Between the ethnic retailers and the major colonial corporations, the economy of Malaysia was essentially “locked up.” They imposed stiff and insurmountable barriers to new entrants. In short, despite the government’s commitment to a free market, the economy was far from being free. The game was rigged. Had there been enterprising and competent Malays, they would have been effectively shut out. Even a super entrepreneur like Ted Turner or someone with a Harvard MBA would have a tough time cracking in an honest way such a closed and rigged system.
Much had been written in the past on the supposed lack of business acumen of Malays. The residuum of that thinking still exists today. Had a careful analysis been done, the fault would lay more with the prevailing economic system. It had all the trappings of a free market but the reality was far different. As a result the system actually perpetrated and aggravated existing inequalities while protecting the prevailing monopolies and monopsonies. Apart from the ensuing inter racial hostilities, such inequities also retarded economic growth.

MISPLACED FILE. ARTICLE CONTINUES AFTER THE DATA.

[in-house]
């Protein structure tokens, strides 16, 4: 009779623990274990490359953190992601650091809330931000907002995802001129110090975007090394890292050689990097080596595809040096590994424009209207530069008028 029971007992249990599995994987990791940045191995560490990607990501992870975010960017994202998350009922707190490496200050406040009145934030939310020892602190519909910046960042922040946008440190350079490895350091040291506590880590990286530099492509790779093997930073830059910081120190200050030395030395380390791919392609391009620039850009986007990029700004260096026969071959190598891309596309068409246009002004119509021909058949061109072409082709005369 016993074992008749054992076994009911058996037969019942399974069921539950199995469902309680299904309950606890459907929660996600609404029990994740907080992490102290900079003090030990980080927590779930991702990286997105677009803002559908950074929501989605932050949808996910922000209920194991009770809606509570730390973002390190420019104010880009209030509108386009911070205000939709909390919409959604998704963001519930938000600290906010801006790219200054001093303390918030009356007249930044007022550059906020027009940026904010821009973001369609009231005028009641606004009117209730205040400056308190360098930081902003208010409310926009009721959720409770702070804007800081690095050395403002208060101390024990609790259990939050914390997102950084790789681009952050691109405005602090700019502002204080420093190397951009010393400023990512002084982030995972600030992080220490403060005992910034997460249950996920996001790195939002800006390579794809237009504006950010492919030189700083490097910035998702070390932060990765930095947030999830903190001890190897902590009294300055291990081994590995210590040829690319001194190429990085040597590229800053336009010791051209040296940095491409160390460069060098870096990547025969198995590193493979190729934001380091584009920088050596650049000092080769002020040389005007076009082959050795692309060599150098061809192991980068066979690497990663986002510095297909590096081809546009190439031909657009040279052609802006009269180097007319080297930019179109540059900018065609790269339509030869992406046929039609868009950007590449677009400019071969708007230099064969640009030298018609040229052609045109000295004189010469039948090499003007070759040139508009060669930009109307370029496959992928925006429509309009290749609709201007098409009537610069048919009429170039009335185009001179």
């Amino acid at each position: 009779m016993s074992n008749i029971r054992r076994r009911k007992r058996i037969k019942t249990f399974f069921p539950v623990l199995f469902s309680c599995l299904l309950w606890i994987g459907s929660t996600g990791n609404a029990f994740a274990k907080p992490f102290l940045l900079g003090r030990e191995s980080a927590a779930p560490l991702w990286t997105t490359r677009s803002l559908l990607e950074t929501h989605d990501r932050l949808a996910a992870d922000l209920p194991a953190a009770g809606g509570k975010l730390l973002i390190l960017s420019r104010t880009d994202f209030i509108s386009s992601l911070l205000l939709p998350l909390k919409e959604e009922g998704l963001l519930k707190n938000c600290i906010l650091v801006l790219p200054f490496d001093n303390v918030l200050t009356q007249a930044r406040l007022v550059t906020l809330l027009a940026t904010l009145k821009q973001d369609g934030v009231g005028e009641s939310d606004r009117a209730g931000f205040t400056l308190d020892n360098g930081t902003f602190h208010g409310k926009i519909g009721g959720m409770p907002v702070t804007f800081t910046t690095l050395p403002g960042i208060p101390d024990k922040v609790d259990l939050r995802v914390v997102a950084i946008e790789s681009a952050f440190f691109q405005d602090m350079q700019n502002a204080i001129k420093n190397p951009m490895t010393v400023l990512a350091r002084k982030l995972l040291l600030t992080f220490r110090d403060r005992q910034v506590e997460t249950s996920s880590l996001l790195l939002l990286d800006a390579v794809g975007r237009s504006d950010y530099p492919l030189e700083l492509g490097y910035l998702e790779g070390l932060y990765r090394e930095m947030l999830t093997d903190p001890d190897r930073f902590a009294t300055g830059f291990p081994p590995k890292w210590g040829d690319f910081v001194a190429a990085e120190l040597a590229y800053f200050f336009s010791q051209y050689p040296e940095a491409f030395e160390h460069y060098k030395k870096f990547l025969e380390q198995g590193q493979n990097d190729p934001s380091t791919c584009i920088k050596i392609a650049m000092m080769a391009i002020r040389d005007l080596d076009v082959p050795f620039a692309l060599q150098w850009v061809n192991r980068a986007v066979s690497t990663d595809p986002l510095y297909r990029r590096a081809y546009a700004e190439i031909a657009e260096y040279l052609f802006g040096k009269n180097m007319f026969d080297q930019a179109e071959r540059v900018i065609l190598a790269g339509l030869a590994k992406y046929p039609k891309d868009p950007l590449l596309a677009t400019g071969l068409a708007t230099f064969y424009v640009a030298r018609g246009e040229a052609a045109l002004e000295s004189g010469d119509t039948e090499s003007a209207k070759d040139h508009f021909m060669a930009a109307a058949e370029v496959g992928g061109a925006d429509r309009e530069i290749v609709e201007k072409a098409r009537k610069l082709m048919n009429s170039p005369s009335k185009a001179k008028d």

This was not unique to Malaysia. Forty years later the Harvard economist Robert Barro empirically showed that such high levels of inequality, especially in a poor country, reduce economic growth. Perversely, in rich countries like America, such inequities encourage growth. In the 1960s Malaysia was a poor country. Tunku’s misguided strategy and his denial of the aggravating inequities culminated in the country’s worse race riots of 1969. Tunku’s knowledge of free enterprise was gleaned only from the lecture halls and libraries of Cambridge; he had no real life experience of the free market. His entire career before entering politics was in the civil service.